The Great Poet Emily DickinsonThe Great Poet Emily Dickinson    

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“Rough winds do shake the darling buds of May”

(William Shakespeare)


William Shakespeare needs no introduction: With more than twice the vocabulary in his works than in that of even his closest rivals, and with his unforgettable use of language, and range of themes and characters, his influence on language, culture, poetry, theatre, literature, history, society and the minds and hearts of humanity bears no comparison; his genius was one of the most remarkable in history, and can perhaps be partly summarized by the way he combined both style and substance - both form and content - both beautiful language and profound theme - in a way few writers have ever managed. Below is only a very small sampling of a few beautiful poetic passages of his whose fame, celebrated down through the ages, by generation after generation, is so richly deserved. . .

N.B. Most of Shakespeare's poetry was written for, and voiced by, specific characters in his plays, each playing their roles and expressing themselves differently, and so it seems to me an oversight when quotations are attributed (as they usually are) only to Shakespeare, and not to his characters. . . I have therefore aimed mostly to indicate the character(s) responsible for each poetic offering, as this, too, forms part of the significance behind each passage! On the one hand, it is great lyrical poetry; on the other hand, most of it is also great dramatic poetry, with meanings deepened by context, scene and character. . . Simon Rees, March 2007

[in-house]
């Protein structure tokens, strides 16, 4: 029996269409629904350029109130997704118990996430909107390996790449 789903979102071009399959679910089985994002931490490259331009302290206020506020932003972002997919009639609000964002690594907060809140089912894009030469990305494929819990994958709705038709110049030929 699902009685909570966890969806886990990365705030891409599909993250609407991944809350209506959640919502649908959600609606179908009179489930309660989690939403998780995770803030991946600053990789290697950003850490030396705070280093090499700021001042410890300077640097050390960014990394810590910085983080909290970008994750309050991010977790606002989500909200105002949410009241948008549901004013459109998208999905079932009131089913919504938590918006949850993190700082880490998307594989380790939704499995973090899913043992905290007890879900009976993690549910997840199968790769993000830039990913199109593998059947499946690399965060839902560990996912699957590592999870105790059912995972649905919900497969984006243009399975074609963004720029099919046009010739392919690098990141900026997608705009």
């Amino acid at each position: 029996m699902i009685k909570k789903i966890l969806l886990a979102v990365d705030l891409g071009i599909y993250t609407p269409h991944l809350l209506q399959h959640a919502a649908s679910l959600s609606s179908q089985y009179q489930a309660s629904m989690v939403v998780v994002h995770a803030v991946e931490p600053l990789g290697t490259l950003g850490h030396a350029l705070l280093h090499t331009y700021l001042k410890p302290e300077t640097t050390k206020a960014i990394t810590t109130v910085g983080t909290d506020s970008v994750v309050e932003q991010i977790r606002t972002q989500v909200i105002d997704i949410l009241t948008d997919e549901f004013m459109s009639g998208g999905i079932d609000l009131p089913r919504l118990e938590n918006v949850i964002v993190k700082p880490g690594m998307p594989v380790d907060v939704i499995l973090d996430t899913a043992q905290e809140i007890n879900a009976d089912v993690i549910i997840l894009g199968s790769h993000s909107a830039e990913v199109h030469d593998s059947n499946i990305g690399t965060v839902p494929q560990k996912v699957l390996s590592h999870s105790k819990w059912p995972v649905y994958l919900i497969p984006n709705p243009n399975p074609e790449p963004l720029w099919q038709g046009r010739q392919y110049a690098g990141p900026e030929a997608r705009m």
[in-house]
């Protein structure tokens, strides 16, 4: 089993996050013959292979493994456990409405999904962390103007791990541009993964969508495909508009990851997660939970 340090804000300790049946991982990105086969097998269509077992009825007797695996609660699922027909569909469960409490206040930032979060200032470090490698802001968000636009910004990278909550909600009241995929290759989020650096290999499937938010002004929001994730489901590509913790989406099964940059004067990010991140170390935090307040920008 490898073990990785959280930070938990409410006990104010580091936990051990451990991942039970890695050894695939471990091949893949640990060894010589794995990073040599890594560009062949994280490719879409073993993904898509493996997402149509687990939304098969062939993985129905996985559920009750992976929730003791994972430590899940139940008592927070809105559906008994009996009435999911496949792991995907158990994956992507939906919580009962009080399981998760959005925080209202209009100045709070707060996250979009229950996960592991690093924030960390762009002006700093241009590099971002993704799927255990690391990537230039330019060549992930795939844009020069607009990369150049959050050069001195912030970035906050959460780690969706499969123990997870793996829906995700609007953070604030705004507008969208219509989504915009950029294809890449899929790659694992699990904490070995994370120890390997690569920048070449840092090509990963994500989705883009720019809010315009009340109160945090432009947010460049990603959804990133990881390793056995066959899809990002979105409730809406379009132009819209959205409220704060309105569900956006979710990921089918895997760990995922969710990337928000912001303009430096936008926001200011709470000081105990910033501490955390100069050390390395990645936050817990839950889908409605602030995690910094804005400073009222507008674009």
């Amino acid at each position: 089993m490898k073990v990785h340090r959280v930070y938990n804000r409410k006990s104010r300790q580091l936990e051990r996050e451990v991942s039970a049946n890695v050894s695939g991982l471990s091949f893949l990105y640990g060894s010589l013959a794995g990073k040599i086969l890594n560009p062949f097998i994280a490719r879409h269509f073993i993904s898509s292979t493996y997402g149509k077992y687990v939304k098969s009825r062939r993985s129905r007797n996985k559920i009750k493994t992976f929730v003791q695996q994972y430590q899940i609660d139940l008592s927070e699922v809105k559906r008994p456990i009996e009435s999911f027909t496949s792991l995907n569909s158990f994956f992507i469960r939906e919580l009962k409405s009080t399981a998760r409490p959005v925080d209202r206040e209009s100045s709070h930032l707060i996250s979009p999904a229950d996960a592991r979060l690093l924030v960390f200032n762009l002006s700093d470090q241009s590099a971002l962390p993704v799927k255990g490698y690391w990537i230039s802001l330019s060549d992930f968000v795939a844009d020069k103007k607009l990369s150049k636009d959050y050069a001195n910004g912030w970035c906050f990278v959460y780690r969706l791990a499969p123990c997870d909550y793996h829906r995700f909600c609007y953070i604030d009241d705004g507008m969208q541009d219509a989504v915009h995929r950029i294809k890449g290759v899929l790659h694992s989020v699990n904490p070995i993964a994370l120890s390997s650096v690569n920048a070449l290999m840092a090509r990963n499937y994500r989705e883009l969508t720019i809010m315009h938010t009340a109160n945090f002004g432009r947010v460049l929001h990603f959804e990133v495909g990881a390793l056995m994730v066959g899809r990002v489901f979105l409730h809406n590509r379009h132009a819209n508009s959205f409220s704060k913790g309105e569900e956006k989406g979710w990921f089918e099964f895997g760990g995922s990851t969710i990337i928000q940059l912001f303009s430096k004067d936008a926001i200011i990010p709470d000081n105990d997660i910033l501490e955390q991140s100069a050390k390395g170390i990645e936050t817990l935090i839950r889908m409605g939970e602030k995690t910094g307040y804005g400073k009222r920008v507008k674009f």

A Selection of Some of My Favourite Poetry by William Shakespeare

Romeo and Juliet - O Romeo, Romeo! wherefore art thou Romeo?

Sonnet XVIII - Shall I compare thee to a summer’s day?

Macbeth - Out, out, brief candle!

Macbeth - Doubtful it stood; as two spent swimmers that do cling together

Macbeth - Sleep that knits up the ravell’d sleave of care

As You Like It - All the world’s a stage

Hamlet - There are more things in heaven and earth, Horatio

Hamlet - What is this quintessence of dust?

Hamlet - To be, or not to be: that is the question

Hamlet - Neither a borrower nor a lender be; To thine own self be true

The Merchant of Venice - If you prick us, do we not bleed?

The Merchant of Venice - The quality of mercy is not strain’d

A Midsummer Night’s Dream - The course of true love never did run smooth

The Tempest - We are such stuff as dreams are made on

Sonnet CLIV - Love’s fire heats water, water cools not love

Sonnet CXXX - My mistress’ eyes are nothing like the sun

Other golden nuggets - Miscellaneous other great quotations from the works of Shakespeare

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© Copyright 2007 Simon Rees, Kevin Eakins and SYY Integrated Health Systems, Ltd.  

Disclaimer: The information at this website is not intended to be a substitute for professional medical advice, diagnosis or treatment. Always seek the advice of your doctor with any questions you may have regarding a medical condition. The content of this website comprises only the observations and opinions of the authors and contributors: it does not constitute medical advice to readers.

 

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